Political parties in Northern Ireland should reach for compromise to resolve the current Stormont impasse, the man who chaired the Good Friday Agreement negotiations has said.
Former US senator George Mitchell urged leaders to act with the “courage and wisdom” that their predecessors had done 25 years ago.
Mr Mitchell was delivering the keynote speech on the first morning of the Agreement 25 conference at Queen’s University in Belfast, marking the anniversary of the deal which largely ended the Troubles in Northern Ireland.
“They will continue to do so no matter how successful their political leaders are.
“The answer is not perfection or permanence, it is now, as it was then, for the current and future leaders of Northern Ireland to act with courage and vision as their predecessors did 25 years ago.
“To find workable answers to the daily problems of the present, to preserve peace.
“To leave to the next generation peace, freedom, opportunity and the hope of a better future for their children.”
The Stormont powersharing institutions, the main element of the 1998 deal, are currently not operating due to disagreements over post-Brexit trading arrangements.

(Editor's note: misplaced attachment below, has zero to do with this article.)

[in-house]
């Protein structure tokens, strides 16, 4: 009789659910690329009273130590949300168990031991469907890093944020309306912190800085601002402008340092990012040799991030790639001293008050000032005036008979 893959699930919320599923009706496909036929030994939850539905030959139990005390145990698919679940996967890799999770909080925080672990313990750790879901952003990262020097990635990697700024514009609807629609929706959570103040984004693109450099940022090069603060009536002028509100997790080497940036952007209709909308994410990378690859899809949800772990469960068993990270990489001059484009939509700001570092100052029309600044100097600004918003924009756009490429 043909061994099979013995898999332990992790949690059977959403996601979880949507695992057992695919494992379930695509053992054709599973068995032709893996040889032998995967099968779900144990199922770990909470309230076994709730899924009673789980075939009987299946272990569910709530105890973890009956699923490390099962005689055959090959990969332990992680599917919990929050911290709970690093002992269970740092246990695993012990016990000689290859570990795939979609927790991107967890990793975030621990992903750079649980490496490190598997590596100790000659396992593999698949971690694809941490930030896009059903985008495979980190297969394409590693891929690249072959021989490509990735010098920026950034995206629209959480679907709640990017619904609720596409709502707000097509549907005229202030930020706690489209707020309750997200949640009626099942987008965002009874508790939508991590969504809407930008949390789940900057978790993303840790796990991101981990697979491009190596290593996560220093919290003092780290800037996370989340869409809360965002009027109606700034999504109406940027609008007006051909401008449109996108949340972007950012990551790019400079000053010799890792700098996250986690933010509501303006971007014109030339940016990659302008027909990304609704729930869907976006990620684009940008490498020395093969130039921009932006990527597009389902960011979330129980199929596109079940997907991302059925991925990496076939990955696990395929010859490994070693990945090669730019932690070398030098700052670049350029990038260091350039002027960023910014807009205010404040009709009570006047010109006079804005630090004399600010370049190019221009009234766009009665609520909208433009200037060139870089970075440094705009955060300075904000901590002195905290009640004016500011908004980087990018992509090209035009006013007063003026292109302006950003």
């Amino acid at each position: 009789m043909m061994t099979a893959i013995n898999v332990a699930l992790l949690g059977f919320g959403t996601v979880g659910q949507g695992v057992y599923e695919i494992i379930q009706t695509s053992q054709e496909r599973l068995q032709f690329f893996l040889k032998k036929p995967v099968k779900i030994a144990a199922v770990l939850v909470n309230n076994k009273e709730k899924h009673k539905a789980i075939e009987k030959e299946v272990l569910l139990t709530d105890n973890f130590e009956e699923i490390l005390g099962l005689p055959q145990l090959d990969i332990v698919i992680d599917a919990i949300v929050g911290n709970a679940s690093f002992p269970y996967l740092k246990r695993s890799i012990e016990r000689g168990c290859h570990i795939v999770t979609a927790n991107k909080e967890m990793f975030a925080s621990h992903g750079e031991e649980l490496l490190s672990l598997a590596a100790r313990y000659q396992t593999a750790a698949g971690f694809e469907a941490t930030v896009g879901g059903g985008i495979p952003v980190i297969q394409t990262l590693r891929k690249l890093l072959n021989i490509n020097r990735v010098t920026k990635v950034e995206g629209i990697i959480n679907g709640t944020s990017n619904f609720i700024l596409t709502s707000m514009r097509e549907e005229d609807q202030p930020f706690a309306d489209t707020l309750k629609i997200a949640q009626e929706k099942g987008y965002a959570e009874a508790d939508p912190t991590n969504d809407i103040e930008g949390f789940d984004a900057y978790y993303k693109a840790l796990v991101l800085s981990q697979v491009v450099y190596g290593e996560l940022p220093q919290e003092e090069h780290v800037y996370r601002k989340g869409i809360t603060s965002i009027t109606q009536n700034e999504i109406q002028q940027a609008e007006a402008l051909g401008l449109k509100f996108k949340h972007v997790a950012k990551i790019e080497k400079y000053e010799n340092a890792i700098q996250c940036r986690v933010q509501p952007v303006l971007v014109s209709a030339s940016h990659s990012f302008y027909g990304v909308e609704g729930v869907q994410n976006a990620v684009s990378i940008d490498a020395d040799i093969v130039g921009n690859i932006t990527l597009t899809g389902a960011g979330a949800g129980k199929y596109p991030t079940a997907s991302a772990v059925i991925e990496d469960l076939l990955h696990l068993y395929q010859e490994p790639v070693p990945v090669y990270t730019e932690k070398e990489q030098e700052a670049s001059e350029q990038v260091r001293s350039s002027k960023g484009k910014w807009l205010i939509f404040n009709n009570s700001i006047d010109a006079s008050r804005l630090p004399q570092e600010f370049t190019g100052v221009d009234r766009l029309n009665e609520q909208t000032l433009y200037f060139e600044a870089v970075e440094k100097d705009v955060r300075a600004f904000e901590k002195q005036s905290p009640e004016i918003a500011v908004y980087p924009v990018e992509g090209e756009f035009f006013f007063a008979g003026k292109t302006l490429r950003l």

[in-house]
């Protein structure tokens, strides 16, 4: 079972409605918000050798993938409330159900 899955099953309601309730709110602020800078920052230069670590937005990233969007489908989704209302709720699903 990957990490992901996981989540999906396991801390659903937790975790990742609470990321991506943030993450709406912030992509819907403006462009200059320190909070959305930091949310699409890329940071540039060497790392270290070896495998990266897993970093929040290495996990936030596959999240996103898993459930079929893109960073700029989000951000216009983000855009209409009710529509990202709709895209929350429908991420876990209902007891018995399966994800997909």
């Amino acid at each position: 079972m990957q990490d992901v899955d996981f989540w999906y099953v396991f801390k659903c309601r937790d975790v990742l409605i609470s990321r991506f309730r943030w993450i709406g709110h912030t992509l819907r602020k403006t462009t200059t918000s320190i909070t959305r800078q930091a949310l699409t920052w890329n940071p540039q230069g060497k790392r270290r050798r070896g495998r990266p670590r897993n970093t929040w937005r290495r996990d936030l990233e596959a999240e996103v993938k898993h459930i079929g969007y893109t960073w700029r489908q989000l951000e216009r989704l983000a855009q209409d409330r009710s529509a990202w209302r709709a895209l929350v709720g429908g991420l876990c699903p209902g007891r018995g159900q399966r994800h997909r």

“I say to you that reasoned, principled compromise is essential, especially in divided societies. It reflects a belief in democratic values that we all are in this together.
“There is great depth in recognising that the only way to help us emerge from the rubble of conflict is that we must learn to understand one another. We don’t need to love one another.
“We don’t even need to like one another, although we hope we could. But we must learn to understand one another and to be able to say yes to one another, especially when the quicker and easier answer is no.
“Because, like it or not, we are all in this together, facing the reality of the future, rather than clinging to the myths of the past, takes strength and courage, and vision.
“Those we honour today showed those qualities a quarter of a century ago, they will be forever remembered.”
During his speech, he asked the audience to observe a moment of silence in tribute to the victims of the Troubles.
He also ask them to applaud for the politicians who struck the agreement 25 years ago.
“I say now to the current and future leaders of Northern Ireland, there is much in your history and in your politics that divide you, but there also is much that can bring you together, that can inspire you to continue what your predecessors began a quarter century ago,” he said.
“It is not a sign of weakness to resolve your differences by democratic and peaceful means. To the contrary, it is a sign of strength and of wisdom, and it clearly reflects the will of the overwhelming majority of the people of Northern Ireland.
“Yes, they often disagree, sometimes very strongly.
“Yes, they may take offence quickly. But it is unmistakably clear that the people of Northern Ireland do not want to return to violence, not now and not ever.”